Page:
Side-scan sonar has the ability to image structure and fish well to the sides of a boat and in the water column below with far more clarity than traditional sonar. Humminbird’s Bill Carson, who has more than 1,000 hours using side-scan under his belt, explains it.
“Think of a football field under 30 feet of water, and you want to locate structure on the field. With traditional sonar, you can image 10-foot swaths of the bottom with each transit: All you see is what is in the transducer cone at that depth. With side imaging, you ride across the field on the 50-yard line and see everything from the surface to the bottom, from goal post to goal post, in a single pass with greater clarity and greater target discrimination.”
Side-scan-image clarity is a result of higher-frequency sound waves transmitted in thin slices like an MRI. “Most traditional sonar units transmit at 50 and 200 kHz, while side-scan works at 455 and 800 kHz so you get more data back,” says Navico’s Matt Laster. “At 455 kHz the unit offers more range, while 800 kHz provides sharper image quality at ranges under 120 feet.”
The screen images are startling. A school of bait that’s a red blob on traditional sonar shows up as individual baitfish, perhaps with larger game fish in or below the school. It can reach out a few hundred feet to either side, which helps determine how large the school is. Game fish that look like arches on regular sonar look like fish on side-scan. The difference is even more apparent with structure. Large wrecks are identifiable right down to the fish around them, and when it comes to identifying smaller objects and low-lying structure, it’s otherworldly.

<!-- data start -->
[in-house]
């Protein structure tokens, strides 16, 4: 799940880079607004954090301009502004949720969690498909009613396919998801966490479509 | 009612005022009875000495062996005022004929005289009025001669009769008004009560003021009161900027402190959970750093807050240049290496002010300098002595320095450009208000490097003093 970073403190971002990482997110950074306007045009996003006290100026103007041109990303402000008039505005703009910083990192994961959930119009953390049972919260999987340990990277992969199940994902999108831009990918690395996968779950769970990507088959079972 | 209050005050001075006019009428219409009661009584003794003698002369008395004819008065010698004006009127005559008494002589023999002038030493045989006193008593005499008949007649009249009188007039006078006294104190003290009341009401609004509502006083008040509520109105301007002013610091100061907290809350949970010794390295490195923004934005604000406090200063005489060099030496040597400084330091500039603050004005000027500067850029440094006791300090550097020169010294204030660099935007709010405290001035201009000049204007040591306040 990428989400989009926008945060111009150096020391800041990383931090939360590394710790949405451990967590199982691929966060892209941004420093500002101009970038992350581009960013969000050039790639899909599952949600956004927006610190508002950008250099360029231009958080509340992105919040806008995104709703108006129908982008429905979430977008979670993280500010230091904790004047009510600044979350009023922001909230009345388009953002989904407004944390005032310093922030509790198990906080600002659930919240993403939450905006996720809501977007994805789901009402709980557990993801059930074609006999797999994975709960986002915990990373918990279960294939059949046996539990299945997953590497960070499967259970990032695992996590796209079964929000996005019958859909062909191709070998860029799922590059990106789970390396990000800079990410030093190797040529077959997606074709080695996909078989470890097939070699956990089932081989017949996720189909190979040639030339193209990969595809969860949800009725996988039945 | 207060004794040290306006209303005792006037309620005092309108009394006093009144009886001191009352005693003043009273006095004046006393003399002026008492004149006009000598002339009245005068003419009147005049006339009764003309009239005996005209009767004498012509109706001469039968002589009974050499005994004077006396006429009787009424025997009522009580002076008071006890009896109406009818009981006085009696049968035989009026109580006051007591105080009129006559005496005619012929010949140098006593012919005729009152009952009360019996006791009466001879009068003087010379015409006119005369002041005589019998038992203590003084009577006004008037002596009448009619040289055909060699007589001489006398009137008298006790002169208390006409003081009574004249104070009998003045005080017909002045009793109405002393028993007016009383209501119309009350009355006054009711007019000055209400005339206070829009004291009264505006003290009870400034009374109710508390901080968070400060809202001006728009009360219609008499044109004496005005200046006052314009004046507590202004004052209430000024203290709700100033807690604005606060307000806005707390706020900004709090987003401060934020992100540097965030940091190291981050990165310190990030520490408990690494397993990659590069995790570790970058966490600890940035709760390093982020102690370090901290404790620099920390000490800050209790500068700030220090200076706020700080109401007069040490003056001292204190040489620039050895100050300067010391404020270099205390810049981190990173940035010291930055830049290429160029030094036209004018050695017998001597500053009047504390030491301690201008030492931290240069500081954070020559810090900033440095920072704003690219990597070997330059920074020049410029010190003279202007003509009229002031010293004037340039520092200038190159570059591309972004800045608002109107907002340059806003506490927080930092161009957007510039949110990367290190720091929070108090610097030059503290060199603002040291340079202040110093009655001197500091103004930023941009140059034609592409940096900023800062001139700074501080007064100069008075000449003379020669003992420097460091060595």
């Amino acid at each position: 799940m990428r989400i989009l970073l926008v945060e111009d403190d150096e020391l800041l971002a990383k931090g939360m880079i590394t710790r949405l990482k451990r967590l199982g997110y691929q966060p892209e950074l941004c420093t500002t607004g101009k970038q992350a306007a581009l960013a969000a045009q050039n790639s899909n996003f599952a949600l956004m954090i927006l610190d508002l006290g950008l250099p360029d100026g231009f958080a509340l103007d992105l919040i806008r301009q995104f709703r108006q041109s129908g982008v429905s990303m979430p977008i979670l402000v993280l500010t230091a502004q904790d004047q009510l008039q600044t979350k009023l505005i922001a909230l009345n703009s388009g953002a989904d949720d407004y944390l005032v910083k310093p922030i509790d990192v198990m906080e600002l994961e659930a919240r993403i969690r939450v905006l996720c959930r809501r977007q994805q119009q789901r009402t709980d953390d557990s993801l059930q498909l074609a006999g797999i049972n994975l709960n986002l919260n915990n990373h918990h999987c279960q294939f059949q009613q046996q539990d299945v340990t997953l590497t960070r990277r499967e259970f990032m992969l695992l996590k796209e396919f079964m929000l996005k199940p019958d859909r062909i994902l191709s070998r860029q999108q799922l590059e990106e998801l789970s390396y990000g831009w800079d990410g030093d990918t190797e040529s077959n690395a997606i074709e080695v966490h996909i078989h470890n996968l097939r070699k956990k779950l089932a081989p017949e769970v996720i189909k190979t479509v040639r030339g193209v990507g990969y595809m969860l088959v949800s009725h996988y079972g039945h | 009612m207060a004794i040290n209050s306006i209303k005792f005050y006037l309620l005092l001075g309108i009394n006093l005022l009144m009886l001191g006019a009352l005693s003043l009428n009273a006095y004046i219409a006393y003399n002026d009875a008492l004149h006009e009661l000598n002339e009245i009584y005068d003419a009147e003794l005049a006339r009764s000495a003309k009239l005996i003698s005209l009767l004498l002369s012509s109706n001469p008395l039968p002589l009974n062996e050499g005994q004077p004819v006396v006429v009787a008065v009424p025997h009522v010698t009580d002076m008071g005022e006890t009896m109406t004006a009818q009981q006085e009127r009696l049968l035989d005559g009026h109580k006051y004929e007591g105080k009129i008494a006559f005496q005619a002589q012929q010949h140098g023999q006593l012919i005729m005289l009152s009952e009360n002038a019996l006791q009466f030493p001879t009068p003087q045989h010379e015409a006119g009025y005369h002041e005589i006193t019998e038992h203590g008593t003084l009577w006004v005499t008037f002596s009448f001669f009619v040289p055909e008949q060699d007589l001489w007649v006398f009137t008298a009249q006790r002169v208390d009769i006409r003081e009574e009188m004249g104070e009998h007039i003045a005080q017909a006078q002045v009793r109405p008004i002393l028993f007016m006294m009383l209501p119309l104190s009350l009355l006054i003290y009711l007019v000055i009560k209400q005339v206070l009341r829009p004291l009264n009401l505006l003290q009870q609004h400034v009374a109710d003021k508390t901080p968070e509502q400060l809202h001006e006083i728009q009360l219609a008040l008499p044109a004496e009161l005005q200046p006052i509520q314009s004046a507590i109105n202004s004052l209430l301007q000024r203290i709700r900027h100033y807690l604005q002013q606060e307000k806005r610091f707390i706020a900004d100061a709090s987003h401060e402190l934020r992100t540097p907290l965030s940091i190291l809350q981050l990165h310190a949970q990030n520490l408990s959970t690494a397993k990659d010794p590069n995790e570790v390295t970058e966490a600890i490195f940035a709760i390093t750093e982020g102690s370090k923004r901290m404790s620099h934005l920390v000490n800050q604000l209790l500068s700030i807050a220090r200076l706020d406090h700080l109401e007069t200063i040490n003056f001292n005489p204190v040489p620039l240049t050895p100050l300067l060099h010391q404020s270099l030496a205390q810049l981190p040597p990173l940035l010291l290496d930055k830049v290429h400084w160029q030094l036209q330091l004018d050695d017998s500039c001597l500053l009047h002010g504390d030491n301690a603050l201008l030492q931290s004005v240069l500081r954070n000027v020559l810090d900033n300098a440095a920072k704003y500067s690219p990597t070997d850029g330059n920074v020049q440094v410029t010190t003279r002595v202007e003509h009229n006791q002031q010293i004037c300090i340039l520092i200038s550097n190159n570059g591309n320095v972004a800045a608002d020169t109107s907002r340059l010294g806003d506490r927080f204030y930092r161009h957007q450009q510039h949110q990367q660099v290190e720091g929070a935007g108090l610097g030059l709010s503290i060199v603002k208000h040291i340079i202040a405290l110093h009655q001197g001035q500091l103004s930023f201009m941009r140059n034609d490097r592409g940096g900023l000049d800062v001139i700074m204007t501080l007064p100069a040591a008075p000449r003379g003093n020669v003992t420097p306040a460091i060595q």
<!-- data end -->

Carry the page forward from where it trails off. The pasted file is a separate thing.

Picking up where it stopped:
Once I became accustomed to this different view of the world beneath the surface, I went hunting. I’d been collecting “numbers” for years, but some wrecks avoided detection.
Decades of deterioration and shifting sand had reduced their profile to the point that standard sonar simply didn’t see them. I started going to numbers — or the “PA” (position approximate) wreck icons on my chart plotter — for a new look. I’d zoom in the plotter screen, turn on the side-scan, and run an overlapping search grid. Each time I saw something, even at the limits of the range, I’d save it as a waypoint, then go back and scan it close up. The first day out, I found a schooner that went down in the 1800s in 60 feet of water. All that was left was the outline of the hull on the sand and some debris. You wouldn’t see the low relief with traditional sonar, but it’s a great spot for fluke and sea bass.